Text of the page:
The head of the House Homeland Security Committee on Wednesday accused President Obama of losing the battle against Islamic extremism and pushed for a dramatically increased U.S. role.
Chairman Michael McCaulMichael Thomas McCaulOvernight Defense & National Security — Presented by AM General — The Quad confab Top Foreign Affairs Republican seeks declassification of Afghan intel House passes bill to compensate 'Havana syndrome' victims MORE (R-Texas) said wants the U.S. to lead a global “coalition of nations” to thwart the Islamic State in Iraq and Syria (ISIS), among other steps.
“We need a combined air-and-ground campaign in Syria now,” McCaul said in a speech at the Heritage Foundation. That coalition should be built around Western trainers, regional military forces and members of the Syrian opposition, he added, and should also be focused on bringing down Syrian President Bashar Assad.
“Right now, I believe we are losing the war against ISIS and the wider war against Islamist terror,” he said. “The president’s strategy has failed — and the evidence of failure mounts with every terror plot in America, every attack against our ally and every emerging terrorist sanctuary used to radicalize and recruit foot soldiers willing to die in the name of a depraved ideology.”
While authorities have yet to connect ISIS to last week’s killing of four Marines and a sailor in Chattanooga, Tenn., McCaul called it another sign of extremists’ persistence.
“Radicalism is on the rise, and war is being brought to our doorsteps,” he said. “If it happened in Chattanooga, it could happen anywhere, anytime.”
The comments signal support for a much stronger U.S. role in the Middle East conflict and represent hawks’ lingering opposition to the Obama administration’s foreign policy.
During his speech, McCaul referred disparagingly both to Obama’s description last year of ISIS as a “JV team” and to an oft-maligned quote from an Obama advisor describing the president’s strategy as one of “leading from behind.”
“We have learned the hard way that leading from behind leads us into danger,” McCaul said. “Indeed, weakness invites aggression.”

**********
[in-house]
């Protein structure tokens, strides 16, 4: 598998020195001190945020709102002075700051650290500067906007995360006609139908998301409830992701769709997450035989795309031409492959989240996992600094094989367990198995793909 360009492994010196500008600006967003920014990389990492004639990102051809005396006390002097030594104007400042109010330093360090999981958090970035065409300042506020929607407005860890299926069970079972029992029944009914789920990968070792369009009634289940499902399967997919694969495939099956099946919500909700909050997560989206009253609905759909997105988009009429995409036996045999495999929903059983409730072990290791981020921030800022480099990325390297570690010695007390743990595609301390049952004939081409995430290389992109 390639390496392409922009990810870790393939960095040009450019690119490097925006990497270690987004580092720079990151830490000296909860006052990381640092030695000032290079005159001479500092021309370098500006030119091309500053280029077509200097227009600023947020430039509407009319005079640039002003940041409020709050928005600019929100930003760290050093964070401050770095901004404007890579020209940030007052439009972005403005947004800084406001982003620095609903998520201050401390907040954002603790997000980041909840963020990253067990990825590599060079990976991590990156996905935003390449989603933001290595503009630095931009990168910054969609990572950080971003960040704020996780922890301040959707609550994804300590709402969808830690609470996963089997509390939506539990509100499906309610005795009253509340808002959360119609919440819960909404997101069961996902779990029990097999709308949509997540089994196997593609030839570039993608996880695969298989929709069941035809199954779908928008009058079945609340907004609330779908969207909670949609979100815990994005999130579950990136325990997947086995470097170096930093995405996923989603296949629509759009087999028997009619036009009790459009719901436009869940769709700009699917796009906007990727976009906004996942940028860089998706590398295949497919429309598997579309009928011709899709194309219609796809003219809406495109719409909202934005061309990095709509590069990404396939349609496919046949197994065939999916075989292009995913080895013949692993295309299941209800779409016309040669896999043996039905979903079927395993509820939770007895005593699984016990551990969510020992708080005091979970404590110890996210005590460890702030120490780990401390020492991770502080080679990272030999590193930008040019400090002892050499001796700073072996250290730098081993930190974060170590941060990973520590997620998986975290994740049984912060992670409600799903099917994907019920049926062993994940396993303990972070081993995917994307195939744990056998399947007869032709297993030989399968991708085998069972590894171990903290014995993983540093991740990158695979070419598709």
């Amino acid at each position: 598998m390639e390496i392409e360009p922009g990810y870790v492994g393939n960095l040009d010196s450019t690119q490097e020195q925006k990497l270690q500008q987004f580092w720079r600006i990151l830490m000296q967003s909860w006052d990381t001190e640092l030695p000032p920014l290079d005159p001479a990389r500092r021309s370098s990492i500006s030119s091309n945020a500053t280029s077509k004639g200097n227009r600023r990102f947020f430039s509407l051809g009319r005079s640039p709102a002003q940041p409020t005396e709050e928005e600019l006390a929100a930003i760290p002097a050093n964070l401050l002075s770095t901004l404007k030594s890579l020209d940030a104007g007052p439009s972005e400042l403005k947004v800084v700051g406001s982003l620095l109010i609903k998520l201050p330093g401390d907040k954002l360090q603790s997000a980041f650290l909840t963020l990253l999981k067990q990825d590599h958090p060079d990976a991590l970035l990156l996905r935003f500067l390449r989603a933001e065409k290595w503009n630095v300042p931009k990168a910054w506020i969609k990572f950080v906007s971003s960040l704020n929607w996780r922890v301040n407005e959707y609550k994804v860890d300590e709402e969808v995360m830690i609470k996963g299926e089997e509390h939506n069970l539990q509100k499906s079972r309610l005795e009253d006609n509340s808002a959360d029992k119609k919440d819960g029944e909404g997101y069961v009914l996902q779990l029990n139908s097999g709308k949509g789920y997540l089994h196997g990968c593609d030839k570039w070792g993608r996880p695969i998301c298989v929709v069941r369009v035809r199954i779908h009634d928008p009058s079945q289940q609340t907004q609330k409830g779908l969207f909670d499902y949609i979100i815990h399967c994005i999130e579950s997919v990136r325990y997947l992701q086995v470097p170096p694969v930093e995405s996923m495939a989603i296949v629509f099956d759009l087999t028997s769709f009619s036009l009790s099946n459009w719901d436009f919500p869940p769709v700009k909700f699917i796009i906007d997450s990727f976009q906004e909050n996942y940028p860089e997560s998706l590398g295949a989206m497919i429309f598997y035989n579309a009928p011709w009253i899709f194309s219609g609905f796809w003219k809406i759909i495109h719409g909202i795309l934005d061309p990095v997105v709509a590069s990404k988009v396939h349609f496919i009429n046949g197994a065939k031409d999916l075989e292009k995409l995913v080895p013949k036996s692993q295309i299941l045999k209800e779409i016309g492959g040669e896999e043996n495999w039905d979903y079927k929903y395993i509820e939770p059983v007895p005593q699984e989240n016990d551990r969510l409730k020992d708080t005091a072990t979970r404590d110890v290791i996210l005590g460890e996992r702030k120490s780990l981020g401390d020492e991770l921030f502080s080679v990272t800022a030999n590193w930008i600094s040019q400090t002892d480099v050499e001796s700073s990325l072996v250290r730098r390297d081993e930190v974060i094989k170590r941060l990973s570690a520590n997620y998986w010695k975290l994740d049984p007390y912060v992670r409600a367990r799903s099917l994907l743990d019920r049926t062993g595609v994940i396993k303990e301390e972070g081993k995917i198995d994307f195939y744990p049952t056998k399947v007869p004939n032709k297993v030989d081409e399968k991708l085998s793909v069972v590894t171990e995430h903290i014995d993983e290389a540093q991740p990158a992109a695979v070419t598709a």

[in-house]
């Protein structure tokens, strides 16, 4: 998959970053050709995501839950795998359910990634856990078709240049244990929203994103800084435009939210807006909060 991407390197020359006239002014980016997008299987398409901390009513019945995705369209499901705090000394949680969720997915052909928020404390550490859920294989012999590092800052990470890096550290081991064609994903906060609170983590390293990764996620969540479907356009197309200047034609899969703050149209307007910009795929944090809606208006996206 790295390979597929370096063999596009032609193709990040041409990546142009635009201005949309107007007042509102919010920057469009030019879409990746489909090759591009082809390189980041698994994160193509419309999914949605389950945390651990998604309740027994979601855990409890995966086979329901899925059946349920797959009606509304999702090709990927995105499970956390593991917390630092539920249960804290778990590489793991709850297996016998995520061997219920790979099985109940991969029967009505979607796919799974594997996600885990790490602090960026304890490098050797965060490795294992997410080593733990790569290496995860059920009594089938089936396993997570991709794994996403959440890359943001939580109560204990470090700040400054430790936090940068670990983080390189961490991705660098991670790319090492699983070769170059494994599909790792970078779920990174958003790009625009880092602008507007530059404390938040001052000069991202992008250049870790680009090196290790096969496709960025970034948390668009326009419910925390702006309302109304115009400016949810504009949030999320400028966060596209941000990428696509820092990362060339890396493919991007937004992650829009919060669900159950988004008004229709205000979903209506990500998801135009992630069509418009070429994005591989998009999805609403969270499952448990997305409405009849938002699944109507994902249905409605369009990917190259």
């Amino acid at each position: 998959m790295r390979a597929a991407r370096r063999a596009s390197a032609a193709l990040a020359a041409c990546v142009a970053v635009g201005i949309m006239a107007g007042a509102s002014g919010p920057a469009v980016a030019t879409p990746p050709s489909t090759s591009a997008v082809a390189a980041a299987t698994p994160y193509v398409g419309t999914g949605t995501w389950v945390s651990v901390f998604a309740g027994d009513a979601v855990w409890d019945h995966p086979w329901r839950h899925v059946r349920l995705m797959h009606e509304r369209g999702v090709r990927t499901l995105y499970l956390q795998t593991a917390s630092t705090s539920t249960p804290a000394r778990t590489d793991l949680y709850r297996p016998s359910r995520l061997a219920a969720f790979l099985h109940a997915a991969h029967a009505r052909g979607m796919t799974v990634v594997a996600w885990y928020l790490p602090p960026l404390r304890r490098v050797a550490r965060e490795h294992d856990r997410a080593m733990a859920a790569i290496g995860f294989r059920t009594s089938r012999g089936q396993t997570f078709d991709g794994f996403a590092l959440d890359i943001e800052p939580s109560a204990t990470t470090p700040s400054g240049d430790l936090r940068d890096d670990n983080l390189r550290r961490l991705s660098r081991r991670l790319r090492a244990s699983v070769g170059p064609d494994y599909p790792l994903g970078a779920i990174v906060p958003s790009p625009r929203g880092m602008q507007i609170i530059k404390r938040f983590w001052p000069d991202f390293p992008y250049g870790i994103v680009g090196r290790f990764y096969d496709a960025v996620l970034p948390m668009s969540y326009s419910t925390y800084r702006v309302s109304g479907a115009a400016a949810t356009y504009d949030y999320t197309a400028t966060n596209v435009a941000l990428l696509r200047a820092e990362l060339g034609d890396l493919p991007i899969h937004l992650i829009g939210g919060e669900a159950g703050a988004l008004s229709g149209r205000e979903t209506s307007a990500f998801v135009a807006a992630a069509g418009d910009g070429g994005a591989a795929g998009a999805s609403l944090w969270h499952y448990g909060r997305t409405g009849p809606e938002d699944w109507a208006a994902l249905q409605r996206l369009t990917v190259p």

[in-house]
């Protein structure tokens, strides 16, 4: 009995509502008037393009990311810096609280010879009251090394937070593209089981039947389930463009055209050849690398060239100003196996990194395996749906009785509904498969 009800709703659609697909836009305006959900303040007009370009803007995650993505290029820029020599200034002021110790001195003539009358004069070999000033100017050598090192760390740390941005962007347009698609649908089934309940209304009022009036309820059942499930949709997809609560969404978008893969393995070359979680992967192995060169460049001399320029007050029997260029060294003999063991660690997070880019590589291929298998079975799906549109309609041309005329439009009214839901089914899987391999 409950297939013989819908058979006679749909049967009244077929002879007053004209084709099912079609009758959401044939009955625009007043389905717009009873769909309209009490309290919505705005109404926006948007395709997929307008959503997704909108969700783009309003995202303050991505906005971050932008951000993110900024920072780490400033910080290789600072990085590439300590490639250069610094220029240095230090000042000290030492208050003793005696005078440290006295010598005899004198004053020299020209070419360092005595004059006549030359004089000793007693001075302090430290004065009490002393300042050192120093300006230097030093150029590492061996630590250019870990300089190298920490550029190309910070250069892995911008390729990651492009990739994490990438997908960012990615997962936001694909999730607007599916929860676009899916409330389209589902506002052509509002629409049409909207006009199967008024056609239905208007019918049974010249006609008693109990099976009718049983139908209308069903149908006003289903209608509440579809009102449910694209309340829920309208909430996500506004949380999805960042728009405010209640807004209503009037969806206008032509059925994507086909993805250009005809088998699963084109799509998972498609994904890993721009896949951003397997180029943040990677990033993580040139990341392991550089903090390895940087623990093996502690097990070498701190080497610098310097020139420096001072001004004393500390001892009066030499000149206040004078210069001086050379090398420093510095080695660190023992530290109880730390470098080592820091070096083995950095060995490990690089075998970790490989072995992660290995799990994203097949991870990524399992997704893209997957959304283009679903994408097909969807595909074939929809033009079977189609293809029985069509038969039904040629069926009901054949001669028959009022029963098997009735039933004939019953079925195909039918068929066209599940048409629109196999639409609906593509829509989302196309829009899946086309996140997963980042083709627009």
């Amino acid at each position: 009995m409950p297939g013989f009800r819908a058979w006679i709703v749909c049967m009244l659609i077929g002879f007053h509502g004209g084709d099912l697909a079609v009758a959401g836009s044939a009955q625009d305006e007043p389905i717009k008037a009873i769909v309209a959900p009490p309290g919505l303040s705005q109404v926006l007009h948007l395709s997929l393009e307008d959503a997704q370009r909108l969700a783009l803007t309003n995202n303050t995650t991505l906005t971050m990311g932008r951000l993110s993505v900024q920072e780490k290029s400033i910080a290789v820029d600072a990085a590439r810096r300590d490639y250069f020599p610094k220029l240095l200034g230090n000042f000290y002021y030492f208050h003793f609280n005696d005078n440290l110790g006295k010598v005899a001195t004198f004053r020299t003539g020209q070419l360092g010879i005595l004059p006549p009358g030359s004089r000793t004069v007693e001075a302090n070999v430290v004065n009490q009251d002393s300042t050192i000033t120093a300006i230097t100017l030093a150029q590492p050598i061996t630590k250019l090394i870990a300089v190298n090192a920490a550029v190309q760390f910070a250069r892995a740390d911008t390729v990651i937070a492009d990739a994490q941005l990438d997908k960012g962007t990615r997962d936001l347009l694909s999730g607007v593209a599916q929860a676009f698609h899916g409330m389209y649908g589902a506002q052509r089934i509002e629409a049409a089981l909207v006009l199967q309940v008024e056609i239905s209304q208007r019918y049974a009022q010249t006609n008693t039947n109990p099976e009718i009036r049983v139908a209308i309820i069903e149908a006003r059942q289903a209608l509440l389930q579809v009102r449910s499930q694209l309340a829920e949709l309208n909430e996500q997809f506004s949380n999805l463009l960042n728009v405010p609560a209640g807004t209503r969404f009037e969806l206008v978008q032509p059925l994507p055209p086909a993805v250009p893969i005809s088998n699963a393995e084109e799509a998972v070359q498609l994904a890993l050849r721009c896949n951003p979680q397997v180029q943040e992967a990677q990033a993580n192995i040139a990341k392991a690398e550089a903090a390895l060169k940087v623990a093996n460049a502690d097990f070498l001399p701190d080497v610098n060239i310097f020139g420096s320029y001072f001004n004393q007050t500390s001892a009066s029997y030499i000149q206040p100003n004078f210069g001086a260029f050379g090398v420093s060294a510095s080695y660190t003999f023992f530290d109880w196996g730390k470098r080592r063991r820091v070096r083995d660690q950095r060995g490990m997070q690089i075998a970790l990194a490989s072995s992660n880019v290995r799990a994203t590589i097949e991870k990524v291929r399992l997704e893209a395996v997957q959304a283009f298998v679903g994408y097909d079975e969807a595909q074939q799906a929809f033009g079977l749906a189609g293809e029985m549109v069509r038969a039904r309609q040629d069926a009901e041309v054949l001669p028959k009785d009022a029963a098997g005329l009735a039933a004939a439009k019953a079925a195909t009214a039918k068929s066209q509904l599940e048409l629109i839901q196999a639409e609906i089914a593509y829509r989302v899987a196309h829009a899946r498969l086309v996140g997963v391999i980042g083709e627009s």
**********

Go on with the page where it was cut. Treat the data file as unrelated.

Despite its continued insistence that Assad’s days in Syria are numbered, the Obama administration has been criticized for failing to pressure him into leaving. The chaos around the Syrian civil war — which has now stretched into its fifth year and is estimated to have claimed more than 300,000 lives — has created a vacuum that has led to the growth of ISIS.
Earlier this month, Pentagon chief Ash Carter told Senate lawmakers that the U.S. is training just 60 Syrian opposition rebels in its effort to fight the tens of thousands of ISIS adherents.
In addition to claiming sizable chunks of Syria and Iraq, the extremist group has also encouraged its backers to commit acts of violence throughout the globe.
In the U.S., officials are tracking down ISIS plots in all 50 states, FBI Director James Comey recently said, and have recently ratcheted up their scrutiny. ISIS’s ability to communicate with thousands of followers through Twitter, YouTube and other websites has made it an advanced threat unlike anything conceived by al Qaeda, officials say.
“This isn't terror as usual,” McCaul said on Wednesday. “This is terror gone viral.”
McCaul’s committee recently advanced legislation to increase the government’s focus on people who may be susceptible to extremists’ messaging. There were some initial concerns from Democrats that the legislation was overly focused on Islamic extremists — at the expense of white nationalists and other radicals.